JUST 77 seconds had passed at Pride Park. Britt Assombalonga was presented with a gift by the Derby County defence.

Confidence sapped, the striker hesitated and blew the opening. You could give him the same opportunity again and, on this evidence, he would waste it 77 more times too.

When Curtis Davies played an errant pass, Assombalonga latched onto it. He moved around advancing goalkeeper Kelle Roose with poise and purpose.

Then came the concerning part; the putting the ball into the net aspect.

He took a touch to compose himself, but he didn’t really need to. Instinctively a striker on top of his game finishes first time with confidence.

But he is playing with little belief. That extra touch and slight hesitation was enough to give Matt Clarke the chance to get back and close him down. His finish was straight into the advancing centre-half.

Just 90 seconds in and that was that in front of goal for Boro and Assombalonga. It’s now 363 minutes since Boro scored. Getting Britain out of the European Union is a less taxing affair than getting them to score.

Robbie Keane, a centre forward of some repute in his day, can’t teach confidence in his role as assistant manager. He can give Assombalonga and Co – although to be fair, Jonathan Woodgate’s options are fairly limited – all the advice and information they can take on board.

Carrying out and applying those instructions and plans is a different matter altogether in a struggling team. It’s eight games without a win for a team third bottom in the Championship.

They never looked like winning this one. Reduced to ten men for an hour after the sending-off of George Saville, the game passed them by in the main.

In the same manner, plenty of games passed Sunderland by in the Championship two years ago and look where they ended up.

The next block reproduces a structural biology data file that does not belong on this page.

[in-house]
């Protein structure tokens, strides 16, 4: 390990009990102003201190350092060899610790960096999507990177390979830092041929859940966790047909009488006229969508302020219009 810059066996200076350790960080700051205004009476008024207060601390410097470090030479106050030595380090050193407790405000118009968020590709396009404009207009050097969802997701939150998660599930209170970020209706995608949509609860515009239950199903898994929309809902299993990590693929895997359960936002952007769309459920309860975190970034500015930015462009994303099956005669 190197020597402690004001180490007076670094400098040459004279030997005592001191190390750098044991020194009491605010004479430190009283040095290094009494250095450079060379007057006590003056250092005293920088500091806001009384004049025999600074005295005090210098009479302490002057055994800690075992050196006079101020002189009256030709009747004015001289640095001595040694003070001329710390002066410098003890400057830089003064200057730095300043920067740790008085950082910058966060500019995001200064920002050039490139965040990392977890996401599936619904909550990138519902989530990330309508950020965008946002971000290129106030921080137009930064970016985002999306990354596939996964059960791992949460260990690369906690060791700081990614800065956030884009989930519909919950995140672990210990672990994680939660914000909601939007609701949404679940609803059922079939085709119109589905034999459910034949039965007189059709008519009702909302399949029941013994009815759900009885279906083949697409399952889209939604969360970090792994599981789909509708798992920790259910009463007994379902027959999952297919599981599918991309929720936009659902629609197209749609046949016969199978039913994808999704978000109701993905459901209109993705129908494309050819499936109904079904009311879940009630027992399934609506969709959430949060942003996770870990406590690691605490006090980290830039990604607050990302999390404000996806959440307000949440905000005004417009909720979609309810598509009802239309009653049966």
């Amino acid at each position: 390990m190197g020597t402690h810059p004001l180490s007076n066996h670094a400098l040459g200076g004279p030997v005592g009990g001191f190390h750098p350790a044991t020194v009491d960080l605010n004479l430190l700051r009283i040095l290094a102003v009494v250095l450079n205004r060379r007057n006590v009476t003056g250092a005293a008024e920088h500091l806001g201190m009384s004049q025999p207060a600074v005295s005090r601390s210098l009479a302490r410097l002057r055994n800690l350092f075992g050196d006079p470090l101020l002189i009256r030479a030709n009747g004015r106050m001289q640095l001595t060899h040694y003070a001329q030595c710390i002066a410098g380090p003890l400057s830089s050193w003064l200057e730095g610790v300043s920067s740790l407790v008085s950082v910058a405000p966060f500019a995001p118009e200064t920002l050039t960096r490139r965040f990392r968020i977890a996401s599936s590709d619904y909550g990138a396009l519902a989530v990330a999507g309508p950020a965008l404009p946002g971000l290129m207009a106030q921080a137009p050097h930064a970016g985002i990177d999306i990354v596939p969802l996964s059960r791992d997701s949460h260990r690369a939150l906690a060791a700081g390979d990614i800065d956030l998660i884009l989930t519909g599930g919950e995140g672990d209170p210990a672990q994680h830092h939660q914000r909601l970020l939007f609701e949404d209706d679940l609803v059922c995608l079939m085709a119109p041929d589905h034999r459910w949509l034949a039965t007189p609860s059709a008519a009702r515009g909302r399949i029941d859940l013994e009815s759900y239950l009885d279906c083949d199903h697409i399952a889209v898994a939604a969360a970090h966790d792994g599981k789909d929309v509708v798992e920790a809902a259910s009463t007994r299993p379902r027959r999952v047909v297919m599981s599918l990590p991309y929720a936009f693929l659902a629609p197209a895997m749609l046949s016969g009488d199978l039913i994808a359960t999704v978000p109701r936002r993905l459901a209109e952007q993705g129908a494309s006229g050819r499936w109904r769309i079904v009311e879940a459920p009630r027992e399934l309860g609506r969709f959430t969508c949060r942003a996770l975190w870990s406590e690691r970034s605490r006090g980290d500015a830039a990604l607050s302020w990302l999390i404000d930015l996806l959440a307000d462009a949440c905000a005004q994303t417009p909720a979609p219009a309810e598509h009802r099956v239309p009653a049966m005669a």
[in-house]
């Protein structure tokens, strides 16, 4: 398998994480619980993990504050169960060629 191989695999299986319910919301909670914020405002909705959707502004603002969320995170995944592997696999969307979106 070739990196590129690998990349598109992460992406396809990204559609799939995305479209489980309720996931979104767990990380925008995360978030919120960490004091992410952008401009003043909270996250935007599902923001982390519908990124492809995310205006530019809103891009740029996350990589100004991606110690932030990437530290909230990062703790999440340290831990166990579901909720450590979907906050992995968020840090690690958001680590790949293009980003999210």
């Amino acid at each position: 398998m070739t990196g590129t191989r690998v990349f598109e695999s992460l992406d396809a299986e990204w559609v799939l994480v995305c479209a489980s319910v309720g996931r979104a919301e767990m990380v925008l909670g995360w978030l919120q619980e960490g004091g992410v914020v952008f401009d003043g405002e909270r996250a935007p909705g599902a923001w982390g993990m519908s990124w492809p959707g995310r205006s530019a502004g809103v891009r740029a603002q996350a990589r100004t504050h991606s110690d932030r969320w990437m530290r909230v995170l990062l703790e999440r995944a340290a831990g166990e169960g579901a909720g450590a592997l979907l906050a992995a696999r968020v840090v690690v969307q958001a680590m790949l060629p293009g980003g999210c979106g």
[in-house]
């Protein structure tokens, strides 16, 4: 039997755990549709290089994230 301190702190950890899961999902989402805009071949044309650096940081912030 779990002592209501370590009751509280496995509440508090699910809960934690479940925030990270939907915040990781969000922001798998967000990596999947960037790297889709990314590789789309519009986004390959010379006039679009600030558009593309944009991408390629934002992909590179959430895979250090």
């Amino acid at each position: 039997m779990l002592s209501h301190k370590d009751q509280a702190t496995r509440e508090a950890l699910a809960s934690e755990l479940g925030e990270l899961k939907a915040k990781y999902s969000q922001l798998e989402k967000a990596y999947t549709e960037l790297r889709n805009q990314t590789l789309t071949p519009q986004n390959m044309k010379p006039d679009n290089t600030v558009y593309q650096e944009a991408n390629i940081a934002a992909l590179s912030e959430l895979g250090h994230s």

“You could say it's luck but it comes down to putting the ball in the onion bag, isn’t it?’’ mused Woodgate in the Pride Park press room.

“You've got to concentrate on the little things. Like me at centre-half, you've got to win your headers. A midfielder has to hit a certain pass. You've got to put it in the back of the net.

“We have to take our chances.

“You've seen the last four games, if you look at the chances we've created in those four games – and I'm not talking difficult chances, I'm talking about easy chances that we need to score.”

The manager was loathe to criticise his front man, but he was clearly exasperated. Was Assombalonga’s performance and miss a sign of a striker with zero self-belief?

“Maybe so. I can't give the forward players any more confidence than I'm giving them,’’ added Woodgate.

“I've talked about them relentlessly, through pre-season, through nearly every press conference, in meetings, in one-on-ones. Sometimes as a player if you go through a tough spell you need to look at yourself and back yourself because you're there for a reason in the first place.

“How did you get there? What do you need to keep on doing? You need to do all the right things and keep on doing them. Sooner or later something will happen and you will start scoring.”

He added: “We're away from home, aren't we? So the fans aren't on our backs. The Derby fans are getting on their backs. Our fans are behind us, there's no real pressure on our players.

“We need to start hitting the back of the net.”

Derby’s Tom Lawrence showed how to score. Twice he beat Aynsley Pears with smart finishes. First he cracked in low from the edge of the area, and then in the last ten minutes burst into the area and angled his shot across Pears.